The case of such companies has been a matter of debate between the Shari’ah experts in the present century. A group of the Shari’ah experts is of the view that it is not allowed for a Muslim to deal in the shares of such a company, even if its main business is halal. Their basic argument is that every share-holder of a company is a sharik (partner) of the company, and every sharik, according to the Islamic jurisprudence, is an agent for the other partners in the matters of the joint business.

Therefore, the mere purchase of a share of a company embodies an authorization from the shareholder to the company to carry on its business in whatever manner the management deems fit. If it is known to the share-holder that the company is involved in an un-Islamic transaction, still, he holds the shares of that company, it means that he has authorized the management to proceed with that un-Islamic transaction, In this case, he will not only be responsible for giving his consent to an un-Islamic transaction, but that transaction will also be rightfully attributed to himself, because the management of the company is working under his tacit authorization.

Moreover, when a company is financed on the basis of interest, its funds employed in the business are impure. Similarly, when the company receives interest on its deposits an impure element is necessarily included in its income which will be distributed to the shareholders through dividends.

However, a large number of the present day scholars do not endorse this view. They argue that a joint stock company is basically different from a simple partnership. In partnership, all policy decisions are taken by the consensus of all the partners, and each one of them has a veto power with regard to the policy of the business.

Therefore, all the actions of a partnership are rightfully attributed to each partner. Conversely, the policy decisions in a joint stock company are taken by the majority. Being composed of a large number of share-holders, a company cannot give a veto power to each shareholder. The opinions of individual shareholders can be overruled by a majority decision.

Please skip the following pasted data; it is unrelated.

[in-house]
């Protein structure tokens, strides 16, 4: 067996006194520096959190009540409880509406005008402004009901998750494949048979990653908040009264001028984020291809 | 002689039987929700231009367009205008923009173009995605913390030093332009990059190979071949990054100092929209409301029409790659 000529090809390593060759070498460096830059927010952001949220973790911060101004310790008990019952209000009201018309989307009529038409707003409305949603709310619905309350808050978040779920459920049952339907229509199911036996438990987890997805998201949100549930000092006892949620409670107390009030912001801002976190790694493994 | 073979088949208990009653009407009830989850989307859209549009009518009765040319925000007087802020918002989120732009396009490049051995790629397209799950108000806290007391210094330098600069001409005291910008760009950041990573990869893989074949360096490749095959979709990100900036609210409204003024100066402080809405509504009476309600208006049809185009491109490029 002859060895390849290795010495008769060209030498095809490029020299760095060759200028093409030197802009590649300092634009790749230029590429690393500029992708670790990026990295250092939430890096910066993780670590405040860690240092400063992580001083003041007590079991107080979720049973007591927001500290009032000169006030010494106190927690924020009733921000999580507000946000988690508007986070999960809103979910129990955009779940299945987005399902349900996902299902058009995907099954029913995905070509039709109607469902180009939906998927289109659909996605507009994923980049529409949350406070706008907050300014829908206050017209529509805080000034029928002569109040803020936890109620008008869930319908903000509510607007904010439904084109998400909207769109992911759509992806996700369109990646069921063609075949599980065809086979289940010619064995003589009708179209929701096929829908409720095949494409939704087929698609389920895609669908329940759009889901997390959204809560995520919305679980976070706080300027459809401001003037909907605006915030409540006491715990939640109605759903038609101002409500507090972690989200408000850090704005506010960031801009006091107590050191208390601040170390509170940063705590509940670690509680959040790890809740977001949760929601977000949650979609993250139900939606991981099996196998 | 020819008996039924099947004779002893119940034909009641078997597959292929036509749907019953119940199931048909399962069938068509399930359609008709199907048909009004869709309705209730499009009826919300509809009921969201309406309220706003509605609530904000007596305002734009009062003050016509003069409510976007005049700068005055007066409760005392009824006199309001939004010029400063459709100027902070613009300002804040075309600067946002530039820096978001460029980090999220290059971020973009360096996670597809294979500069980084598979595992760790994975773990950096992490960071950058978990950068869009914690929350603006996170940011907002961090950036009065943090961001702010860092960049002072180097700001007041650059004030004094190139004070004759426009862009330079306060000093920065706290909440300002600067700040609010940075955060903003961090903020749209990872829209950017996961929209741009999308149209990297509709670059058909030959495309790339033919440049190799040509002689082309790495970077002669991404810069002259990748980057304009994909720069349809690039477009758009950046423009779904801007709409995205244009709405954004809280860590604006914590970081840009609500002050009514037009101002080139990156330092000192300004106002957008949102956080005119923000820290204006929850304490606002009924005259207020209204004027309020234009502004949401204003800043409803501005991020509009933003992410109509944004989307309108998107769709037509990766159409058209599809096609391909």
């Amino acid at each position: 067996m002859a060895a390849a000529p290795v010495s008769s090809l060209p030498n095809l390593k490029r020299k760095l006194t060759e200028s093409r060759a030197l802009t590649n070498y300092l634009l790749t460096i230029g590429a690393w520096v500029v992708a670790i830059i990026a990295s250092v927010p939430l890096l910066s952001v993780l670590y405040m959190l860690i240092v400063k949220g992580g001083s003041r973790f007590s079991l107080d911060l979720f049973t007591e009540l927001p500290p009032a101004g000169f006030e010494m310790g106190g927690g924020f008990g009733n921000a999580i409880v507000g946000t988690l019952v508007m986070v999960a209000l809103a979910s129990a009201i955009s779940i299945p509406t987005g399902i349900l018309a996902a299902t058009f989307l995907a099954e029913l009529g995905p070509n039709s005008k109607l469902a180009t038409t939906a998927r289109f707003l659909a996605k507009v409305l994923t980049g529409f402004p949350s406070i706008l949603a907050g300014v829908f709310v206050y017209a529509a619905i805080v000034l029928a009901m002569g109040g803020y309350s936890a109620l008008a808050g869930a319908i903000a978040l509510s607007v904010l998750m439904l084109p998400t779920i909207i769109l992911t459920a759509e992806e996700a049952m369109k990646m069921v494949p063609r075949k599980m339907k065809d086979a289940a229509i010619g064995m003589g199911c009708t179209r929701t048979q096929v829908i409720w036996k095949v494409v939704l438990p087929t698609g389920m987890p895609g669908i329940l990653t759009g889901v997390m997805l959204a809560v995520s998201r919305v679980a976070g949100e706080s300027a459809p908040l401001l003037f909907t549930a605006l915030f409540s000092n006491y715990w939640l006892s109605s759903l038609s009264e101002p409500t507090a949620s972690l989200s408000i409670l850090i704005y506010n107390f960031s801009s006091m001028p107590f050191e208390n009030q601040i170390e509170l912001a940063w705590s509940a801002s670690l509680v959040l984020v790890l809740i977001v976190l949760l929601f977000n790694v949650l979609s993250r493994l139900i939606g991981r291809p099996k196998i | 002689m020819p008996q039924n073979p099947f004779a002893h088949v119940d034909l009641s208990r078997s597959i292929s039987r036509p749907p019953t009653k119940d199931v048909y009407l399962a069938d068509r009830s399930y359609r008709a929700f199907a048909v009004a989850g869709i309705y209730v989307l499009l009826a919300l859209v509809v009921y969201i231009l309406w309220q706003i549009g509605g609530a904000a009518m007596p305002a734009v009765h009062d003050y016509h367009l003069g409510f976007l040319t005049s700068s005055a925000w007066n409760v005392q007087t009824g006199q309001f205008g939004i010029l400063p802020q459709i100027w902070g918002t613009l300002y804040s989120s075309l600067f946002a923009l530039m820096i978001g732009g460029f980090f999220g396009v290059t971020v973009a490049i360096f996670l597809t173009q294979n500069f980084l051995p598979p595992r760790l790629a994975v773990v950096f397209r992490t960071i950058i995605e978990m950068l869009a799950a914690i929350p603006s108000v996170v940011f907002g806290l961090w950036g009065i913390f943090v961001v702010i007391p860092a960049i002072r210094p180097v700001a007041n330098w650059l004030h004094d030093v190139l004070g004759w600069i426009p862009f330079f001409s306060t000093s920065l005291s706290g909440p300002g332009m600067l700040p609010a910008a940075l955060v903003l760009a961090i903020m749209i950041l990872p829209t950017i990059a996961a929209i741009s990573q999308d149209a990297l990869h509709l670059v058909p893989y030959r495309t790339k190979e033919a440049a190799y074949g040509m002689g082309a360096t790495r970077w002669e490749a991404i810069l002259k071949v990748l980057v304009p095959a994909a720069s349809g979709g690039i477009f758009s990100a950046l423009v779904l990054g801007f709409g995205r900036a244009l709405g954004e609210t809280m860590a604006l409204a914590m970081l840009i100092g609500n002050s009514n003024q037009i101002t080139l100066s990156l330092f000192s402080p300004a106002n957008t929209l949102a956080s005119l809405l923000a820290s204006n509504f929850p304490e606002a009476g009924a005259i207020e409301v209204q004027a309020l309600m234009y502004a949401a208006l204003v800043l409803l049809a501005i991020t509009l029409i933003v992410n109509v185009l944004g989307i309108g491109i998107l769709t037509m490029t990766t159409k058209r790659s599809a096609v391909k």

Therefore, each and every action taken by the company cannot be attributed to every share-holder in his individual capacity. If a shareholder raises an objection against a particular transaction in an Annual General Meeting, but his objection is overruled by the majority, it will not be fair to conclude t hat he has given his consent to that transaction in his individual capacity, especially when he intends to withdraw from the income relatable to that transaction.

Therefore, if a company is engaged in a halal business, however, it keeps its surplus money in an interest-bearing account, where from a small incidental income of interest is received, it does not render all the business of the company unlawful. Now, if a person acquires the shares of such a company with clear intention that he will oppose this incidental transaction also, and will not use that proportion of the dividend for his own benefit, how can it be said that he has approved the transaction of interest and how can that transaction be attributed to him?